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Destiny, Fate, Free Will and Free Choice in Homer’s Iliad

Fate and Destiny in Homer’s Iliad

The Iliad portrays fate and destiny as a supreme and ultimate force that is decided by each man’s actions and decisions. A man’s fate lies in the consequences of his actions and decisions. A man indirectly controls his destiny by his actions and decisions. One action or decision has a consequence that leads to another action or decision. A man is born with a web of many predetermined fates and one or more destinies. A man’s decisions control which course of fate he takes so that he indirectly controls his destiny.Since all mortals die, destiny is what you have done with the fates you have been dealt, and where you have taken your life. Eventually, a man’s whole life may be traced to his very first action or decision. By stating someone’s fate as determined by their actions or decisions, fate is unbreakable, what has been done will control the present, and ultimately the future. The present is controlled by the past so that no one may escape their past decisions or actions. The underlying concept of fate is that all man are not born equal, so that fate is the limitations or abilities placed upon him.

In The Iliad the god’s fate is controlled much in the same way as a mortal’s, except for one major difference, the immortals cannot die and therefore do not have a destiny. An immortal’s life may not be judged because they haven’t and won’t die. The gods are able to manipulate mortals fate but not their own directly. A god may inspire a mortal to do or create something that might indirectly affect the god’s fate. This reinforces the concept that no one may escape his or her actions or decisions.

In The Iliad, the concept that all mortals share the same destiny, that is that everyone dies, introduces the values of honor and courage, and other principles of what is right and what is wrong. Courage is demonstrated unselfishness and the desire to do what is right no matter what the cost. Since all men die a man who is willing to sacrifice himself for what he believes is right shows supreme faith and moral character as well as the admirable trait of putting something else above their own life. Bravery or courage isn’t necessarily aggressiveness or rage; for instance, all of Achilles actions are referred to in the beginning as “the rage of Achilles”.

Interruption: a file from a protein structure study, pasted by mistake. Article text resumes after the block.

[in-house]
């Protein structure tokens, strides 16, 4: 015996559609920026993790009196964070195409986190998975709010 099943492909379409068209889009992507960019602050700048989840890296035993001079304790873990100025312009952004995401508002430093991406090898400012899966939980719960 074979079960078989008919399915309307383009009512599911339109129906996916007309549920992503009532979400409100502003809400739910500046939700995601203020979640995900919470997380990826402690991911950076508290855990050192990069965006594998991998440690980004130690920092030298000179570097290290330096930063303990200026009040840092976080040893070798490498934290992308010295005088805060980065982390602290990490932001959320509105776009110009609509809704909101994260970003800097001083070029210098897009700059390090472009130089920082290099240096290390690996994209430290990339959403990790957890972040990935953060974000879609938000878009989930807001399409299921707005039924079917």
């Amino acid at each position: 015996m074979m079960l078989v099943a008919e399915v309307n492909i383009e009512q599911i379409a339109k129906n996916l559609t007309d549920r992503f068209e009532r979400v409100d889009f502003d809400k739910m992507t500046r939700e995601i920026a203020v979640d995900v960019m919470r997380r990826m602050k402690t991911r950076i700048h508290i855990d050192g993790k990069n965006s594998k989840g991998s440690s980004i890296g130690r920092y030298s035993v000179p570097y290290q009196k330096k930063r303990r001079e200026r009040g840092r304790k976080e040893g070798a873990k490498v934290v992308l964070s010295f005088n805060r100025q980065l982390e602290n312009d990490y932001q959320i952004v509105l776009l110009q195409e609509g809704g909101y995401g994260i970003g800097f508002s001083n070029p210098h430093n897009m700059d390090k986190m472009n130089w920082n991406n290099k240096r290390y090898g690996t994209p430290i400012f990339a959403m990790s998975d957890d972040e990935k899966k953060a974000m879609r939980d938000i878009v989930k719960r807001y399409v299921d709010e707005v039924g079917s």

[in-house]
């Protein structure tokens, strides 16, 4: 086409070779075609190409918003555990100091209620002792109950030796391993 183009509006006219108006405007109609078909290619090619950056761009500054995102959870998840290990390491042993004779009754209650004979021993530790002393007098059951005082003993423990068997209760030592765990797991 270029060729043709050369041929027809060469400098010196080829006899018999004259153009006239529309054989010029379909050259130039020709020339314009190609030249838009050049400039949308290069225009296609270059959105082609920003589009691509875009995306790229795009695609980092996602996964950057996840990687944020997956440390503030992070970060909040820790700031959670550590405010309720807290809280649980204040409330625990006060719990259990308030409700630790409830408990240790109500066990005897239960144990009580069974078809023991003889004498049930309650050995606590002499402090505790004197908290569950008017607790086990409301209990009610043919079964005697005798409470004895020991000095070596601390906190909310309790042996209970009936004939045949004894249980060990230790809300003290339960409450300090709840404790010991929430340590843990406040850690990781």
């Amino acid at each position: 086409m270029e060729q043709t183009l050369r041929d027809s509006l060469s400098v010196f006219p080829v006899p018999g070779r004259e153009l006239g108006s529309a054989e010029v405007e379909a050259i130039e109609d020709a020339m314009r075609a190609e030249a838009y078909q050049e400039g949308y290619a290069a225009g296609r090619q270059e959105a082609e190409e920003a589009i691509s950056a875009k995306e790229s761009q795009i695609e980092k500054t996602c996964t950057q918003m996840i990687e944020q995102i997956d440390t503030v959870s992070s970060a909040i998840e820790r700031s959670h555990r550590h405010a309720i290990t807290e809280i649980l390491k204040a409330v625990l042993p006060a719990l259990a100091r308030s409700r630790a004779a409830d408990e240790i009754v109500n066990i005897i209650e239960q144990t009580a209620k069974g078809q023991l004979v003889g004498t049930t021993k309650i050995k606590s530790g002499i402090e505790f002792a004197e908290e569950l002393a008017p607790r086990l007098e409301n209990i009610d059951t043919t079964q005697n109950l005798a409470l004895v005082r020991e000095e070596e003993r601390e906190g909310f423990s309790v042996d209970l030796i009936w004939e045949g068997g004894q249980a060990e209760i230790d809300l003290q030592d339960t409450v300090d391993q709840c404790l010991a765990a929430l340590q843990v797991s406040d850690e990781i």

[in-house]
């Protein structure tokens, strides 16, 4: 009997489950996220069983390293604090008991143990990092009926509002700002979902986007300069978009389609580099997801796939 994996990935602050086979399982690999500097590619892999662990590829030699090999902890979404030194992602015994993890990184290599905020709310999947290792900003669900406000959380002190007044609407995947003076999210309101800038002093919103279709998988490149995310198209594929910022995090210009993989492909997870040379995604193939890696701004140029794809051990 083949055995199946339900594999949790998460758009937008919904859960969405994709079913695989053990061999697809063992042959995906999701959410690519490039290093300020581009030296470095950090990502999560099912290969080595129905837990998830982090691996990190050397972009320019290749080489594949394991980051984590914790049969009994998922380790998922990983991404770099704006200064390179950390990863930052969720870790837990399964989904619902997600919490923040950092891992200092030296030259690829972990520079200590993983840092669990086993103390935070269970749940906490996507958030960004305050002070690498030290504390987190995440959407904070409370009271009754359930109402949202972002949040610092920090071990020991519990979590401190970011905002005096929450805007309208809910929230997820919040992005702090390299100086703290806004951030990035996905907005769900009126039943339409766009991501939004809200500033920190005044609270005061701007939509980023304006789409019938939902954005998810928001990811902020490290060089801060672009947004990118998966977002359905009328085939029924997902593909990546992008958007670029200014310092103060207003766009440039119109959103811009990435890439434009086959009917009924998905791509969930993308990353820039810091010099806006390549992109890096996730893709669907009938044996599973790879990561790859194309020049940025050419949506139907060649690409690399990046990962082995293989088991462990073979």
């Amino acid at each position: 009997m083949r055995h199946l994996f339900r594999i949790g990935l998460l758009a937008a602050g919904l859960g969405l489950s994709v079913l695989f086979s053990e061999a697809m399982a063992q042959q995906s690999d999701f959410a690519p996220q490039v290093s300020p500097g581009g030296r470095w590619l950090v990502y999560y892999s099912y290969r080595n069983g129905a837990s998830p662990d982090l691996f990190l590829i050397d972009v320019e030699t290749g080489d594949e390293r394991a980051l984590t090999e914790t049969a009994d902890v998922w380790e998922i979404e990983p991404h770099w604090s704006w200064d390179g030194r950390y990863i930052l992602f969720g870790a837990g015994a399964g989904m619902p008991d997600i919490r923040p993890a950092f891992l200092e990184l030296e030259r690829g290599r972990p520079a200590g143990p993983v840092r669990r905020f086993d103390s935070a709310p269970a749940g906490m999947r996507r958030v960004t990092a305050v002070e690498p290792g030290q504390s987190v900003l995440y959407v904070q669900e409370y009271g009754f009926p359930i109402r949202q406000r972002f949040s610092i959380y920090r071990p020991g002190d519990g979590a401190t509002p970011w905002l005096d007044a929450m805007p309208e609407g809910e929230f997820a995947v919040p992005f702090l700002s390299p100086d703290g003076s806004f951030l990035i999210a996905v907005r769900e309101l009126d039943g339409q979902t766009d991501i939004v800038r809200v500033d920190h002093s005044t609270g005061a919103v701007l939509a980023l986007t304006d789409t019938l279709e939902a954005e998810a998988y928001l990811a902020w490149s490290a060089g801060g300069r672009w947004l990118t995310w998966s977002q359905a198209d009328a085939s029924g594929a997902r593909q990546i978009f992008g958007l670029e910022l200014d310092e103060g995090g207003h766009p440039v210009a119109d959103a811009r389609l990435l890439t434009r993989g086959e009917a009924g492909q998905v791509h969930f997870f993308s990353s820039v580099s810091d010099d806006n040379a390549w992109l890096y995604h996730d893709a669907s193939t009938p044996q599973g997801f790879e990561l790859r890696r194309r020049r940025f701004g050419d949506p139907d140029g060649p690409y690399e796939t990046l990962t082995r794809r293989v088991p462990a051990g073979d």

Free College Essays – The Obligations of Hector in Homer’s Iliad

The Obligations of Hector in Homer’s Iliad

In Homer’s Iliad, an extremely courageous and noble character is Hector, Prince of Troy. Hector does not want war, so his decision to lead the assault on the Achaean forces may seem strange. However, if there were a noble way out of the war, Hector might have taken it. “Without a noble escape, Hector is forced to fight”(Willcock 62).

It does not seem to be rooted in his own belief that his brother Paris’ actions are worthy of defense, or that Helen is a prize absolutely worth fighting for. In fact, although he feels fraternal affection for his brother, he reviles Paris several times for his selfishness and womanizing that has brought such grief to Troy. To Hecuba, he says “A great curse Olympian Zeus let live and grow in him [Paris], for Troy and high-hearted Priam and all his sons.” (VI.334-5) He is angry at Paris, not only for the taking of Helen, but for his hiding from battle, allowing the other men of Troy to die for the trophy that Paris keeps in his bed. “You’d be the first to lash out at another — anywhere — you saw hanging back from this, this hateful war. Up with you — before all Troy is torched to a cinder here and now!” he berates Paris (VI.389-90). And later, in the heat of battle, he cries again: “Paris, appalling Paris! Our prince of beauty — mad for women, you lure them all to ruin!” (XIII.888-9)

He is not fighting, then, out of respect for his brother’s right to Helen. It is not that Hector believes that he is doing the right thing according to his own perception of the situation, only the honorable one, out of duty to country. Hector also has a personal stake in the battle — he sees fighting his hardest as the only possible means of saving his beloved wife and child. He says to Andromache: “I would die of shame to face the men of Troy . . .if I would shrink from battle now, a coward.” (VI.523-5) He goes on to evoke images of a widowed and enslaved Andromache, living far from home. However, it appears that his concern here is not entirely for her pain, but for the fact that people will speak of her as the woman whose husband, although brave, was not strong enough to fight off her day of slavery.

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